Those are reasons aplenty to make the simple change from traditional runoffs to instant runoffs, but there also are potentially larger advantages: Since people get to pick their second choice (and third and subsequent, depending on how many candidates are on the ballot), ranked-choice encourages candidates to appeal to a broader slice of the electorate. Another way of looking at that is that it favors candidates who do appeal to a broader slice of the electorate.

Which brings us to the critics. They still say it’s too complicated, and that it takes too long to calculate the winners — which is particularly ironic this year, since it's been more than a week since Election Day and we still don't have results from the ranked-choice referendum in Seattle, which was conducted under a standard, non-ranked system.

But now critics on the far right have taken to complaining that it’s designed to hurt candidates aligned with former President Donald Trump. They point as evidence to Alaska, which combines ranked choice with the system most S.C. municipalities use: There are no primaries, but all the candidates’ names are on the ballot.

The top four candidates in Alaska’s elections advance to the runoff — which is what the Nov. 8 election actually was — and if no one receives a majority, officials start tabulating the second-place choices of the last-place finisher. We’re still waiting for the tabulation, because Alaska law delays when absentee ballots can be counted and gives officials three weeks after the election to complete the process. But Sarah Palin and fellow Trump acolyte Kelly Tshibaka are expected to lose their bids for U.S. House and U.S. Senate to Democratic Rep. Mary Peltola and mainstream Republican Sen. Lisa Murkowski with the help of second-place votes from mainstream Republicans and Democrats, respectively. Hence the charges of rigged elections and a system designed to undermine the voters’ will, at least as expressed by Trump voters.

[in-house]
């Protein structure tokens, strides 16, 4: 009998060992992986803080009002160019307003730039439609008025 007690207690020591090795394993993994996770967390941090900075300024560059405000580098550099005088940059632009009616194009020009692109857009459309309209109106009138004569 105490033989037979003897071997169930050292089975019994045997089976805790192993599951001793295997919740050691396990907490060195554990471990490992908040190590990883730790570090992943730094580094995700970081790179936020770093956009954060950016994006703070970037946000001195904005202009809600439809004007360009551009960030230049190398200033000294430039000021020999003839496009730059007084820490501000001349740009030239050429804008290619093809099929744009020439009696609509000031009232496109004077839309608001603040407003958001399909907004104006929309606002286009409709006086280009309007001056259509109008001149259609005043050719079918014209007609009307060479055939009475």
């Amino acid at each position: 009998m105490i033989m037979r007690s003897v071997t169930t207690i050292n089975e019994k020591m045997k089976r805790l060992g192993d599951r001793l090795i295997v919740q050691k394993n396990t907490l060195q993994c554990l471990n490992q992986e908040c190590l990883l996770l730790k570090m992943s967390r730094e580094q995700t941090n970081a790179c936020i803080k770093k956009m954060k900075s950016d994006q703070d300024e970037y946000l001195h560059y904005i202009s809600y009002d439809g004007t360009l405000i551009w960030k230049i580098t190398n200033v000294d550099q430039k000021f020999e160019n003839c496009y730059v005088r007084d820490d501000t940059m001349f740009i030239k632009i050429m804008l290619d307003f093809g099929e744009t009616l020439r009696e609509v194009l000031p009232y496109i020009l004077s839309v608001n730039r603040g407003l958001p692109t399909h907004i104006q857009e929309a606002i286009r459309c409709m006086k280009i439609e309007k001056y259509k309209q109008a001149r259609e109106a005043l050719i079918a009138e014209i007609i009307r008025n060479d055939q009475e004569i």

The system clearly was not designed to hurt Trump-backed candidates — it’s been around for more than a century — but I have no doubt that some people are supporting it for that reason. And if so, so what? I would guess that after the Nov. 8 results, there are a lot more Republicans who would be happy to say goodbye to the former president and his mini-mes.

The main point of instant runoff, which predates and will endure long past the former president's presence, is to let us get to a majority without having to run a second election. And when it’s used for the general election, it ensures that the winner receives a majority — which is not required now in most general elections including, most recently, the Charleston County School District, where a third of the votes was in many cases plenty.

It’s great that members of the military and South Carolinians living overseas are able to use this system in the primaries. The rest of us should be able to use it as well. It would be even better if we could do away with primaries as we know them and use it in the general election too.

Editorial: A better way to get to 50% plus one
Editorial: Give SC cities the option of ranked-choice voting
Commentary: Ranked-choice voting can help fix SC's broken political system
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Cindi Ross Scoppe is an editorial writer for The Post and Courier. Contact her at or follow her on Facebook or Twitter  @cindiscoppe.